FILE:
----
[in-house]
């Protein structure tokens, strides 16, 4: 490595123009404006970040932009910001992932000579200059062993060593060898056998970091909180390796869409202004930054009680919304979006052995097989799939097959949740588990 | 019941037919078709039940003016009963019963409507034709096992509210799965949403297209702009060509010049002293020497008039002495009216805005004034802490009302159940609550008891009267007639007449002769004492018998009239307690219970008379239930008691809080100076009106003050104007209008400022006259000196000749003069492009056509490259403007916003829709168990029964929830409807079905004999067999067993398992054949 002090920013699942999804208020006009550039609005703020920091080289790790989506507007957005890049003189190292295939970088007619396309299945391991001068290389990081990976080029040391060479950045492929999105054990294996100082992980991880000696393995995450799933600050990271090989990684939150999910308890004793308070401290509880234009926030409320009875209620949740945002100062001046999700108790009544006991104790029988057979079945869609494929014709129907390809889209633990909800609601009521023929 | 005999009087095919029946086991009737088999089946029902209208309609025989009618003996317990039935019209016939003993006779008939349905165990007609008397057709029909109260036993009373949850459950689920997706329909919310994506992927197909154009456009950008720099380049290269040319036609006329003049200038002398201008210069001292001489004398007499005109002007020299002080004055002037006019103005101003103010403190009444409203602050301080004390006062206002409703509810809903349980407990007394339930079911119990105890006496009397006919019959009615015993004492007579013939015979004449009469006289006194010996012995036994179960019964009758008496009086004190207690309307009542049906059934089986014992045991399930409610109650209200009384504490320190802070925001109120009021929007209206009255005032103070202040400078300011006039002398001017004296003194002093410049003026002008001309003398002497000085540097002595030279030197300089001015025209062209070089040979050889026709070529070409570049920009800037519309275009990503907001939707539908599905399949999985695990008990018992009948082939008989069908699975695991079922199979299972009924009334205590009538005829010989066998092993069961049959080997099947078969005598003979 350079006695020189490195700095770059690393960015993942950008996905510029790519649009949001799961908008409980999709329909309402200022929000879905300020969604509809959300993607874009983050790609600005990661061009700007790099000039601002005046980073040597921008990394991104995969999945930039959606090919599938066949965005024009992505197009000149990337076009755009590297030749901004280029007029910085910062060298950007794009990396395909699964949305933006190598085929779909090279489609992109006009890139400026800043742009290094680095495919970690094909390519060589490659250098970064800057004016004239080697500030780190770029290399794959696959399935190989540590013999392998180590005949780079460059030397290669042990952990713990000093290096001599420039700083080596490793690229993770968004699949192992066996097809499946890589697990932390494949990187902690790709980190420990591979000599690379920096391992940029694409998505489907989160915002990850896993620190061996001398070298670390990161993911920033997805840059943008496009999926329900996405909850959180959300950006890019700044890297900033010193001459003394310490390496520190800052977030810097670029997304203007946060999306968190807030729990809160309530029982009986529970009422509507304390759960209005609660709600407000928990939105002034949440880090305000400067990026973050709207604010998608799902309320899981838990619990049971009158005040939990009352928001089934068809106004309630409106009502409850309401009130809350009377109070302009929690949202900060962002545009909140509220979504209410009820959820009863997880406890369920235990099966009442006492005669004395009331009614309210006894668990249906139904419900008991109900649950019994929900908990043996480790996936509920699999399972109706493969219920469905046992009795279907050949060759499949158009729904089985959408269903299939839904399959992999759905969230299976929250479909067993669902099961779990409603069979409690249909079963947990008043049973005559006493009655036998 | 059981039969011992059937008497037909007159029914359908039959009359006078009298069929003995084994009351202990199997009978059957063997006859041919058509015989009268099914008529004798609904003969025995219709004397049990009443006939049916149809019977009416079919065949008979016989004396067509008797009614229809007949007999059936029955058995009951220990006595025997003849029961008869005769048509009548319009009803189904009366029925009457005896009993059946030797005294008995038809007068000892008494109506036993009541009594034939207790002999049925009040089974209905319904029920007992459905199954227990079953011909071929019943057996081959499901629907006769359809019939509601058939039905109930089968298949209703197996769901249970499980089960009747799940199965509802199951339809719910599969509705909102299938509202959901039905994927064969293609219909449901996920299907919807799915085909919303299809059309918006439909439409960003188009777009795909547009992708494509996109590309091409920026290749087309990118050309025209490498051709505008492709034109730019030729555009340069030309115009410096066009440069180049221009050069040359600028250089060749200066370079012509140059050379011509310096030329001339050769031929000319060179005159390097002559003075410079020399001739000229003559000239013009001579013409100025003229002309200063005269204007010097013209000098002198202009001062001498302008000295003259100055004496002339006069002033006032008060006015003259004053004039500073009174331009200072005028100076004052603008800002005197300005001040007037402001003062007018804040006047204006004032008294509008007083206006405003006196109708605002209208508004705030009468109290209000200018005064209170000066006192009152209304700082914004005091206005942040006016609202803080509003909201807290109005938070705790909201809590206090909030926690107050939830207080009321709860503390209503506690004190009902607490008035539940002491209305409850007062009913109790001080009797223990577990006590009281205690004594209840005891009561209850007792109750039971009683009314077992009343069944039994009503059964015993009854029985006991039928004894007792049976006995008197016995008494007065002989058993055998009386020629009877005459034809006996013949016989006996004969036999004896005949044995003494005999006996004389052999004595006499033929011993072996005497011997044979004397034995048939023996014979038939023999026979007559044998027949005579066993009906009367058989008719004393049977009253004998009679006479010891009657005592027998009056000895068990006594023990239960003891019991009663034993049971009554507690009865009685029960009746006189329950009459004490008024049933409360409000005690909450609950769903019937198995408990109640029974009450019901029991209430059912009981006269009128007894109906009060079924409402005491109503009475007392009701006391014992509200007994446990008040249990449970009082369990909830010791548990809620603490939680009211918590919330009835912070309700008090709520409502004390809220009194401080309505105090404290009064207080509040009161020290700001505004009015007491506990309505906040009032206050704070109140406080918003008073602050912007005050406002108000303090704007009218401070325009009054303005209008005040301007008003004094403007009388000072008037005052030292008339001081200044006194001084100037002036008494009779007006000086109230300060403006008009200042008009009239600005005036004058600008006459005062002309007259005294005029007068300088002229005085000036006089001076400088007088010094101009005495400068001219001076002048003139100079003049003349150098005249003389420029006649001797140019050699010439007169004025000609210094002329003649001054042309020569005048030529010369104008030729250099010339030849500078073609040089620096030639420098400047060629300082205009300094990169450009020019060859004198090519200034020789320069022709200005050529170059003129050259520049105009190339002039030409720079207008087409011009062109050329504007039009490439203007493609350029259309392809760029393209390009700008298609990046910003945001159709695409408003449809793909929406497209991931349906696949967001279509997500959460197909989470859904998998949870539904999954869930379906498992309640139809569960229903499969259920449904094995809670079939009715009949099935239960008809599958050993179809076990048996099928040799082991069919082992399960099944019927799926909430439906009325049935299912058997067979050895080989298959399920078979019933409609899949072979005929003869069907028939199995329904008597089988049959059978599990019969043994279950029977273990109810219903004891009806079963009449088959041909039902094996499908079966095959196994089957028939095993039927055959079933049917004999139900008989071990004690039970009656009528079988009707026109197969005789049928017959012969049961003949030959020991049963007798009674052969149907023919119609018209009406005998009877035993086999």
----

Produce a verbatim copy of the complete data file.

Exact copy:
[in-house]
């Protein structure tokens, strides 16, 4: 490595123009404006970040932009910001992932000579200059062993060593060898056998970091909180390796869409202004930054009680919304979006052995097989799939097959949740588990 | 019941037919078709039940003016009963019963409507034709096992509210799965949403297209702009060509010049002293020497008039002495009216805005004034802490009302159940609550008891009267007639007449002769004492018998009239307690219970008379239930008691809080100076009106003050104007209008400022006259000196000749003069492009056509490259403007916003829709168990029964929830409807079905004999067999067993398992054949 002090920013699942999804208020006009550039609005703020920091080289790790989506507007957005890049003189190292295939970088007619396309299945391991001068290389990081990976080029040391060479950045492929999105054990294996100082992980991880000696393995995450799933600050990271090989990684939150999910308890004793308070401290509880234009926030409320009875209620949740945002100062001046999700108790009544006991104790029988057979079945869609494929014709129907390809889209633990909800609601009521023929 | 005999009087095919029946086991009737088999089946029902209208309609025989009618003996317990039935019209016939003993006779008939349905165990007609008397057709029909109260036993009373949850459950689920997706329909919310994506992927197909154009456009950008720099380049290269040319036609006329003049200038002398201008210069001292001489004398007499005109002007020299002080004055002037006019103005101003103010403190009444409203602050301080004390006062206002409703509810809903349980407990007394339930079911119990105890006496009397006919019959009615015993004492007579013939015979004449009469006289006194010996012995036994179960019964009758008496009086004190207690309307009542049906059934089986014992045991399930409610109650209200009384504490320190802070925001109120009021929007209206009255005032103070202040400078300011006039002398001017004296003194002093410049003026002008001309003398002497000085540097002595030279030197300089001015025209062209070089040979050889026709070529070409570049920009800037519309275009990503907001939707539908599905399949999985695990008990018992009948082939008989069908699975695991079922199979299972009924009334205590009538005829010989066998092993069961049959080997099947078969005598003979 350079006695020189490195700095770059690393960015993942950008996905510029790519649009949001799961908008409980999709329909309402200022929000879905300020969604509809959300993607874009983050790609600005990661061009700007790099000039601002005046980073040597921008990394991104995969999945930039959606090919599938066949965005024009992505197009000149990337076009755009590297030749901004280029007029910085910062060298950007794009990396395909699964949305933006190598085929779909090279489609992109006009890139400026800043742009290094680095495919970690094909390519060589490659250098970064800057004016004239080697500030780190770029290399794959696959399935190989540590013999392998180590005949780079460059030397290669042990952990713990000093290096001599420039700083080596490793690229993770968004699949192992066996097809499946890589697990932390494949990187902690790709980190420990591979000599690379920096391992940029694409998505489907989160915002990850896993620190061996001398070298670390990161993911920033997805840059943008496009999926329900996405909850959180959300950006890019700044890297900033010193001459003394310490390496520190800052977030810097670029997304203007946060999306968190807030729990809160309530029982009986529970009422509507304390759960209005609660709600407000928990939105002034949440880090305000400067990026973050709207604010998608799902309320899981838990619990049971009158005040939990009352928001089934068809106004309630409106009502409850309401009130809350009377109070302009929690949202900060962002545009909140509220979504209410009820959820009863997880406890369920235990099966009442006492005669004395009331009614309210006894668990249906139904419900008991109900649950019994929900908990043996480790996936509920699999399972109706493969219920469905046992009795279907050949060759499949158009729904089985959408269903299939839904399959992999759905969230299976929250479909067993669902099961779990409603069979409690249909079963947990008043049973005559006493009655036998 | 059981039969011992059937008497037909007159029914359908039959009359006078009298069929003995084994009351202990199997009978059957063997006859041919058509015989009268099914008529004798609904003969025995219709004397049990009443006939049916149809019977009416079919065949008979016989004396067509008797009614229809007949007999059936029955058995009951220990006595025997003849029961008869005769048509009548319009009803189904009366029925009457005896009993059946030797005294008995038809007068000892008494109506036993009541009594034939207790002999049925009040089974209905319904029920007992459905199954227990079953011909071929019943057996081959499901629907006769359809019939509601058939039905109930089968298949209703197996769901249970499980089960009747799940199965509802199951339809719910599969509705909102299938509202959901039905994927064969293609219909449901996920299907919807799915085909919303299809059309918006439909439409960003188009777009795909547009992708494509996109590309091409920026290749087309990118050309025209490498051709505008492709034109730019030729555009340069030309115009410096066009440069180049221009050069040359600028250089060749200066370079012509140059050379011509310096030329001339050769031929000319060179005159390097002559003075410079020399001739000229003559000239013009001579013409100025003229002309200063005269204007010097013209000098002198202009001062001498302008000295003259100055004496002339006069002033006032008060006015003259004053004039500073009174331009200072005028100076004052603008800002005197300005001040007037402001003062007018804040006047204006004032008294509008007083206006405003006196109708605002209208508004705030009468109290209000200018005064209170000066006192009152209304700082914004005091206005942040006016609202803080509003909201807290109005938070705790909201809590206090909030926690107050939830207080009321709860503390209503506690004190009902607490008035539940002491209305409850007062009913109790001080009797223990577990006590009281205690004594209840005891009561209850007792109750039971009683009314077992009343069944039994009503059964015993009854029985006991039928004894007792049976006995008197016995008494007065002989058993055998009386020629009877005459034809006996013949016989006996004969036999004896005949044995003494005999006996004389052999004595006499033929011993072996005497011997044979004397034995048939023996014979038939023999026979007559044998027949005579066993009906009367058989008719004393049977009253004998009679006479010891009657005592027998009056000895068990006594023990239960003891019991009663034993049971009554507690009865009685029960009746006189329950009459004490008024049933409360409000005690909450609950769903019937198995408990109640029974009450019901029991209430059912009981006269009128007894109906009060079924409402005491109503009475007392009701006391014992509200007994446990008040249990449970009082369990909830010791548990809620603490939680009211918590919330009835912070309700008090709520409502004390809220009194401080309505105090404290009064207080509040009161020290700001505004009015007491506990309505906040009032206050704070109140406080918003008073602050912007005050406002108000303090704007009218401070325009009054303005209008005040301007008003004094403007009388000072008037005052030292008339001081200044006194001084100037002036008494009779007006000086109230300060403006008009200042008009009239600005005036004058600008006459005062002309007259005294005029007068300088002229005085000036006089001076400088007088010094101009005495400068001219001076002048003139100079003049003349150098005249003389420029006649001797140019050699010439007169004025000609210094002329003649001054042309020569005048030529010369104008030729250099010339030849500078073609040089620096030639420098400047060629300082205009300094990169450009020019060859004198090519200034020789320069022709200005050529170059003129050259520049105009190339002039030409720079207008087409011009062109050329504007039009490439203007493609350029259309392809760029393209390009700008298609990046910003945001159709695409408003449809793909929406497209991931349906696949967001279509997500959460197909989470859904998998949870539904999954869930379906498992309640139809569960229903499969259920449904094995809670079939009715009949099935239960008809599958050993179809076990048996099928040799082991069919082992399960099944019927799926909430439906009325049935299912058997067979050895080989298959399920078979019933409609899949072979005929003869069907028939199995329904008597089988049959059978599990019969043994279950029977273990109810219903004891009806079963009449088959041909039902094996499908079966095959196994089957028939095993039927055959079933049917004999139900008989071990004690039970009656009528079988009707026109197969005789049928017959012969049961003949030959020991049963007798009674052969149907023919119609018209009406005998009877035993086999």